AV: You can certainly feel that tension in the film and in how the characters relate to each other. The film opens with a scene in which we see one of the characters falling down to the ground and repeating the same action over again. The film is quite physical. Gravity creates tension and tension creates form, it is like one of the lines in the dialogue of the film: There was once a squared girl who fell in a round hole, and when she got out from the other side she was round. You can also feel the actual weight of the camera following the characters as they move through space. The camera becomes another object in the film.
DJ: Indeed, the camera was conceived as another character from the beginning. Not necessarily that it represents a fourth person, but it certainly narrates part of the story with what it frames and how. The whole film has a sort of choreographic rhythm that the camera somehow needed to go along with. Like you said, its movements are deliberate and even announce the actions, like with the synchronized dance in the main space.
In general, decisions like these came from working collectively, which is something I’ve been trying to do more and more lately. Working with my friend Andrew de Freitas for the camera, for example, and with a young Estonian composer called Liisa Hirsch, highly enriched the project. Both shooting on actual film and composing an original soundtrack were things I had never dealt with before, so I had no option but to blindly trust my crew. It may sound scary, but it’s actually quite liberating. So much that they ended up becoming characters of the film, in a way. To emphasize that, I designed these posters where I portray three members of the crew – myself included – as protagonists of a film that is referred to in my film and is titled The Hold.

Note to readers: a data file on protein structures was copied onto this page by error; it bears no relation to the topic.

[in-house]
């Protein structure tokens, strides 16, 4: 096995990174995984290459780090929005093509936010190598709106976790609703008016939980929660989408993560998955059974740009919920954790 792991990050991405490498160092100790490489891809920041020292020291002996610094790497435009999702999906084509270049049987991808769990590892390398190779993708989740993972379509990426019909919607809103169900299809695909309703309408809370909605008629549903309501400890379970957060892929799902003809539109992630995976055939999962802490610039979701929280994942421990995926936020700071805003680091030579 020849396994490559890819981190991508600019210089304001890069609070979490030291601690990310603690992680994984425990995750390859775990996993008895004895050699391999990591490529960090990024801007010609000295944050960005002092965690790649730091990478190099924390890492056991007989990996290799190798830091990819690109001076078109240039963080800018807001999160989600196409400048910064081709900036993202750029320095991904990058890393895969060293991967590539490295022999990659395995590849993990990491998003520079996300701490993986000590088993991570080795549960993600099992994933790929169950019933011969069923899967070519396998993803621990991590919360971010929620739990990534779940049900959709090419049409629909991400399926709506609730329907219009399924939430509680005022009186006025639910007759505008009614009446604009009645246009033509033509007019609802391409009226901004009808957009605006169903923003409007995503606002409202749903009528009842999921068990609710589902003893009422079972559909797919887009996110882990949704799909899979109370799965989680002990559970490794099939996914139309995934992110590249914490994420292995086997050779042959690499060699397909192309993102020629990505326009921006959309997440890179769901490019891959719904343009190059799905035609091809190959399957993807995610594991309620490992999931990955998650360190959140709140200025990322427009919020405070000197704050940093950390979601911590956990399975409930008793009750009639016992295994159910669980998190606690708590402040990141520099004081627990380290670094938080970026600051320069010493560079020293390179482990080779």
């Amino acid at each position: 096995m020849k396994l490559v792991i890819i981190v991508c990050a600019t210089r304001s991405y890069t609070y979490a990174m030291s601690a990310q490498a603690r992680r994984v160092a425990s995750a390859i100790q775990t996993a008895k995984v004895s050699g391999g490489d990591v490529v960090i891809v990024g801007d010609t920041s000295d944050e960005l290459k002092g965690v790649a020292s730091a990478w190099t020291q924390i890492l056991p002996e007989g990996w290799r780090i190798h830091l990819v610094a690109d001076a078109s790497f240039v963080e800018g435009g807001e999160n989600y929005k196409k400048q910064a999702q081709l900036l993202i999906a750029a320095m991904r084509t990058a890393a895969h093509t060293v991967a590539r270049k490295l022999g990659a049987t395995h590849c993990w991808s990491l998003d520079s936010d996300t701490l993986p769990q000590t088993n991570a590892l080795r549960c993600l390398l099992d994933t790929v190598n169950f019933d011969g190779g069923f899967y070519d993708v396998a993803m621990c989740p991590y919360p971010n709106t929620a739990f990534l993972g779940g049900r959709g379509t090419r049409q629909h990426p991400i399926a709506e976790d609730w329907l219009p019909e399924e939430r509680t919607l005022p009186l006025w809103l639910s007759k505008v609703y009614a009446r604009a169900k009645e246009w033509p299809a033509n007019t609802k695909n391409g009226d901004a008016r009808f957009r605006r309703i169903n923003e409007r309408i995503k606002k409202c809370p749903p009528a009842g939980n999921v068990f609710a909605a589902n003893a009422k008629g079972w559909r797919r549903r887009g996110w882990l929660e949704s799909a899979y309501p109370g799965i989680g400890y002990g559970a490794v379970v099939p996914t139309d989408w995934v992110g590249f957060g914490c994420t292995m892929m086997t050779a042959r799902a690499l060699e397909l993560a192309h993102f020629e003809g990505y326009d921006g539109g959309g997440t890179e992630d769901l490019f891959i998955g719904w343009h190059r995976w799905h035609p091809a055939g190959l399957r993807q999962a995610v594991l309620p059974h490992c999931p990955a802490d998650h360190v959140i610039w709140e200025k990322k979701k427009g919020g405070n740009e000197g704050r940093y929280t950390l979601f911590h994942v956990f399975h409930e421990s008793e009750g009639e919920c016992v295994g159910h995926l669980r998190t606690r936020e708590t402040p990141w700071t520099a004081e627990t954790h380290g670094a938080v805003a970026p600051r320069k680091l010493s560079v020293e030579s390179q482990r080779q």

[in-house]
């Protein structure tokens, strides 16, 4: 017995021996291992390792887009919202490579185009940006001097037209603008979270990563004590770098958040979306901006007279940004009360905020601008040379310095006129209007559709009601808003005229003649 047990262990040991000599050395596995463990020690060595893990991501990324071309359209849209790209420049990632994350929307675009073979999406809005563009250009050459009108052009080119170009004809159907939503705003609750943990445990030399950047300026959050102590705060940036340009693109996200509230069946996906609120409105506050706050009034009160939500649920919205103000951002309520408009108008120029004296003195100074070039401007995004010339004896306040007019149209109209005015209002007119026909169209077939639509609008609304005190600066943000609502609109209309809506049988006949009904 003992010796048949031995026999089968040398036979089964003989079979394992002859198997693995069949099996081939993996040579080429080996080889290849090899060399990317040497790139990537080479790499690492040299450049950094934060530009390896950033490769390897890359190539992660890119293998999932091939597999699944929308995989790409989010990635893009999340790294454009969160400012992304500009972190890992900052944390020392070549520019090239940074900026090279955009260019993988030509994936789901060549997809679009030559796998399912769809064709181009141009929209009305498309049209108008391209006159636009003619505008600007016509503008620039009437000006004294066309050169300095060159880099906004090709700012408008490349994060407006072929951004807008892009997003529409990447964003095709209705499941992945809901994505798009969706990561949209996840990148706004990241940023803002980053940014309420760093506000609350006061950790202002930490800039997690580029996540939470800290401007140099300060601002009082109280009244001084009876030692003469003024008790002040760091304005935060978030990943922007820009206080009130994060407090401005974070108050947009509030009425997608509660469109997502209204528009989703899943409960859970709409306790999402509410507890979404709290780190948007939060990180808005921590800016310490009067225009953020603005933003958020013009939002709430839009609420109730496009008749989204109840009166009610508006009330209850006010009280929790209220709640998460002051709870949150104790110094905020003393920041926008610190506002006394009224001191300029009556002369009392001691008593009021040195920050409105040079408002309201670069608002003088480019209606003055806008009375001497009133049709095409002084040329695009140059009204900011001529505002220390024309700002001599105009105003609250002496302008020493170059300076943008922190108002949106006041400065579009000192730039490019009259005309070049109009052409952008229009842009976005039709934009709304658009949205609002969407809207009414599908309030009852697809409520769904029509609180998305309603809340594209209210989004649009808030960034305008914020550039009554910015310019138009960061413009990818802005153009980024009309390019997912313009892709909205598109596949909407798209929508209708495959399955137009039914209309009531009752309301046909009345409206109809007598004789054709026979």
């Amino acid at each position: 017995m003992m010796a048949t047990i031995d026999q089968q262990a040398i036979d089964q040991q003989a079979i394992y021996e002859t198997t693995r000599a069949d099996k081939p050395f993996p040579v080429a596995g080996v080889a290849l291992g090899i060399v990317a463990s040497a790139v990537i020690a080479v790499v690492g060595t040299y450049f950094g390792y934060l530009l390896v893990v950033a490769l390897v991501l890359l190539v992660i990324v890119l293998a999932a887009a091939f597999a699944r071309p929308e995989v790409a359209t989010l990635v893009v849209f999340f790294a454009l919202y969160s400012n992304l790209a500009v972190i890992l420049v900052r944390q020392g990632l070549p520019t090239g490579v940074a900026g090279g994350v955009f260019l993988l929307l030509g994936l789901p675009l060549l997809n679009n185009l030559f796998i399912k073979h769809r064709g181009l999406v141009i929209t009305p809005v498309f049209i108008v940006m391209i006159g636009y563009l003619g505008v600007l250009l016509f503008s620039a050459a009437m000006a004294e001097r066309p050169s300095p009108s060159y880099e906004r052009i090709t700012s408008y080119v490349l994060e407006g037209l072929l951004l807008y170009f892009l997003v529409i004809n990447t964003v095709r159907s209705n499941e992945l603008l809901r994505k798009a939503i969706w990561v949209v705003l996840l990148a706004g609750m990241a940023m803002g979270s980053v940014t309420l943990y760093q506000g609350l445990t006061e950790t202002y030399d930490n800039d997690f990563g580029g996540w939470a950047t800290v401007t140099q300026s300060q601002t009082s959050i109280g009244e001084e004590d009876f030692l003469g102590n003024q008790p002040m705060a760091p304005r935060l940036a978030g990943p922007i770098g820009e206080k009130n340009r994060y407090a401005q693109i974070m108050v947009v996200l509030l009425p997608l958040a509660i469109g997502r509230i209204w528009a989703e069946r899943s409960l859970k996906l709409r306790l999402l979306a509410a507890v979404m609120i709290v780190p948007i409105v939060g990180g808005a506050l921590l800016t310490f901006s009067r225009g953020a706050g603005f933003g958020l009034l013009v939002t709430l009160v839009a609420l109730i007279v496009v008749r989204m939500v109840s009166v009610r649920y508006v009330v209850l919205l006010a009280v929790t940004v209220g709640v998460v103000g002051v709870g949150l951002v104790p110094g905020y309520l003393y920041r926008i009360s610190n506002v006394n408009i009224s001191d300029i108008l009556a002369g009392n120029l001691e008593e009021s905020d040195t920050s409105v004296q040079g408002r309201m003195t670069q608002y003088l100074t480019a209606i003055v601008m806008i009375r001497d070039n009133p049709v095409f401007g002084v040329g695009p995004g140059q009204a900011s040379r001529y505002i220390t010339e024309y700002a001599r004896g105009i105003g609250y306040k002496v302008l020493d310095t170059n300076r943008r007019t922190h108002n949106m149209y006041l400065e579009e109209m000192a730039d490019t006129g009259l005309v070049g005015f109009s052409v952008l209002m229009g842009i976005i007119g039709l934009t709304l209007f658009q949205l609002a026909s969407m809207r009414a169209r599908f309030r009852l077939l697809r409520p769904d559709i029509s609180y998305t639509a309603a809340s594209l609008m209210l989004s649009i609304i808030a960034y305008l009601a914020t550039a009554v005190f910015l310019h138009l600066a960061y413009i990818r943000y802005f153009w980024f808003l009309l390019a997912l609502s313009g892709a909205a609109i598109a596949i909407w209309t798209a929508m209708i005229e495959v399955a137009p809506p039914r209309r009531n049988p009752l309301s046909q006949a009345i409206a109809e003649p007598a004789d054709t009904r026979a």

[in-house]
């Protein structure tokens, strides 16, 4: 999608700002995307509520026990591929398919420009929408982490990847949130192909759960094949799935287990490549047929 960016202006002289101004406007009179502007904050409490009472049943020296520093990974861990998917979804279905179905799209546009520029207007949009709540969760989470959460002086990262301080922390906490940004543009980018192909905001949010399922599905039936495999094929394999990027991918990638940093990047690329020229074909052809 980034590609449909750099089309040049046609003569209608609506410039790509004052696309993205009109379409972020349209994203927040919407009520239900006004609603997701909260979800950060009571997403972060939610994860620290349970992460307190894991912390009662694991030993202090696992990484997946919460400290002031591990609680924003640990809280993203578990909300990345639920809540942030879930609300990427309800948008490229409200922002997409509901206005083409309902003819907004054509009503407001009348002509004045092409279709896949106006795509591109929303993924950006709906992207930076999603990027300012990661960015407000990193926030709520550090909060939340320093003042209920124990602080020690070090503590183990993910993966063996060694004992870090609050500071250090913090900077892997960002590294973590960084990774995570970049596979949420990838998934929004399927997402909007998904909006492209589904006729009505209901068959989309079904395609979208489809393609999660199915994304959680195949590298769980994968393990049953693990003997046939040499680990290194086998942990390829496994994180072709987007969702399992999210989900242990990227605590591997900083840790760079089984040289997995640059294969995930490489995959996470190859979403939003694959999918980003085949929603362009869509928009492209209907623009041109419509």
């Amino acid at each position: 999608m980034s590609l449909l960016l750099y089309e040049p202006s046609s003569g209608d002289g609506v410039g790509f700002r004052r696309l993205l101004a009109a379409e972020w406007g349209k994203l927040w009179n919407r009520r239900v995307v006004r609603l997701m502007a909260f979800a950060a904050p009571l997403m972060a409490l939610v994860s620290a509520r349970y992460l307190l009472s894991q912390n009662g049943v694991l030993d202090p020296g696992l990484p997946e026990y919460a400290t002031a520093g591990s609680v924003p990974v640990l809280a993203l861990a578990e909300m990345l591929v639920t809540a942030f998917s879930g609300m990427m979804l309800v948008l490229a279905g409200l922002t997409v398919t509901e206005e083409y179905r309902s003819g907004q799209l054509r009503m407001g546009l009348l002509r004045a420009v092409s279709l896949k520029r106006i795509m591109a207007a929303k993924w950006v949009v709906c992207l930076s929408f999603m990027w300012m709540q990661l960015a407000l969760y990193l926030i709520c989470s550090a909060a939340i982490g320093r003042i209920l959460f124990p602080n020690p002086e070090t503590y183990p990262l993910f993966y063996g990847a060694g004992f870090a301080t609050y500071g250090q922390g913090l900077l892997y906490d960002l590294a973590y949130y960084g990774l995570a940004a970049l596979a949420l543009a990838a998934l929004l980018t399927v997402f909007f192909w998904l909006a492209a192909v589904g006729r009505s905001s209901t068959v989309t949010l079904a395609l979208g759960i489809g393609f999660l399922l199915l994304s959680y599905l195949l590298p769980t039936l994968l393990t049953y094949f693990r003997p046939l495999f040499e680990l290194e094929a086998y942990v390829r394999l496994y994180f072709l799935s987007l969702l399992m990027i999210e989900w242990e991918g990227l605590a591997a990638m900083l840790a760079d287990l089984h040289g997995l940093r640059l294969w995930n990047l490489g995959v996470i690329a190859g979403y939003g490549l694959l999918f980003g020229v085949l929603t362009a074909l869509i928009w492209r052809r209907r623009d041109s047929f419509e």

The squared girl proverb is repeated a few times throughout the film, always with different endings. It’s one of those things that you can’t remember if you heard it somewhere or if you completely made it up yourself. Needless to say about the ending – I obviously didn’t know which one to go with and decided to make them all coexist. It’s funny, the one you registered was the one with the “correct” transformation. The image I had in my mind was that of a little kid playing with one of those shape matching toys, where they have to fit the triangular piece in the triangular hole and so on, but squeezing plasticine pieces through the holes. Try to picture that box from the inside, with the plasticine popping in, and it shouldn’t look much different from a climbing gym.